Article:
Probably the biggest news, fantasy-wise, was Allen Robinson not being tagged by Jaguars and then being signed by the Bears to a 3yr/$42MM contract. The community is excited about Robinson’s move but there are real questions about what realistic expectations should be for 2018. Out for all but one game in 2017 with an ACL tear, there is an expectation that Robinson will be back for week 1 next season. Still, every receiver needs practice time to acclimate with a new quarterback to develop routes and timing and we don’t know yet when Robinson will be available to start practicing at full speed. Moving to a new team with a new offensive scheme will require time to learn the playbook and hot routes as well. Even if he is back week 1 the expectations for ACL recoveries is that it takes two seasons before a player is fully healed and feeling comfortable with his running abilities. So are the expectations too high for Robinson in 2018? Let’s investigate further into the Bears to decide.

Declawed Bears

The Bears’ passing gaming last year in one word was “bad”. They ranked 32nd in attempts, 30th in completions, 32nd in yards, T-31st in touchdowns, and 32nd in 1st downs. Some of this was because the receiving group was decimated with injuries leaving Kendall Wright as the team’s leading receiver at 59-614-1. Mostly though, the team was just lacking talent at the position which left little weapons for Mitch Trubisky to develop with. Because of this, Allen Robinson will instantly become the focal point in this offense and could rival DeAndre Hopkins in terms of team’s target shares. The Bears also added Taylor Gabriel for a deep threat option, along with Super Bowl champion Trey Burton at tight end. They also hope that Cameron Meredith will be back healthy from his own gruesome knee injury to compliment Robinson as the slot receiver, though there is no timetable yet for his return.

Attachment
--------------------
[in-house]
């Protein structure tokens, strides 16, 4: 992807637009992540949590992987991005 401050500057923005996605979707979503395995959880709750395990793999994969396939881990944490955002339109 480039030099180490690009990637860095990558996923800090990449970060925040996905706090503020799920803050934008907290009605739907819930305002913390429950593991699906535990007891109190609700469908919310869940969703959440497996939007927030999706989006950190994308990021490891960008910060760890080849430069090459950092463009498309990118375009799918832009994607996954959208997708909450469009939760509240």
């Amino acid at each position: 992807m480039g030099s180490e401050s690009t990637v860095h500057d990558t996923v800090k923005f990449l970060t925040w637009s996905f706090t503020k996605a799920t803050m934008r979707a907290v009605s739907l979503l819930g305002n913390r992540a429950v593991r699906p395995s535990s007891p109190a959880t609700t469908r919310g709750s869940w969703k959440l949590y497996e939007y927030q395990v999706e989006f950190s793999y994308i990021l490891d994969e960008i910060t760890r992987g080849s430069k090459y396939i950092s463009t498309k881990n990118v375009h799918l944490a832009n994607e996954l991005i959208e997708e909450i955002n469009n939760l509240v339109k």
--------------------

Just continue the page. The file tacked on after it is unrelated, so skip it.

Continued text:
There have been some early takes suggesting that Mitch Trubisky and the Bears will take a similar leap in 2018 as Jared Goff and the Rams did from 2016 to 2017. I think there will be an improvement to the Bears’ passing game in 2018 if only because it was the worst in 2017 but to go from bottom 5 to top 5 in one season would be a historic turnaround. Saying that if, and it’s a big “if” at this point in the offseason if Allen Robinson is healthy and Mitch Trubisky takes the usual leap for QBs from year 1 to year 2 he should return to his level of past years’ production soon. If you think Robinson’s value is too high right now you may have the opportunity to buy at a slight discount if he doesn’t meet his return to WR1 status in 2018. Like I said it usually takes two years for a full recovery from his type of injury and will also take time to become acclimated with Mitch Trubisky and new Head Coach Matt Nagy’s playbook. Even having a moderate stat line of 70-900-8 would be a good sign of him returning to full health by year two where he should return to being a 1,000-yard receiver. This would have put him just outside the WR1 territory last season and anything above that production would be gravy.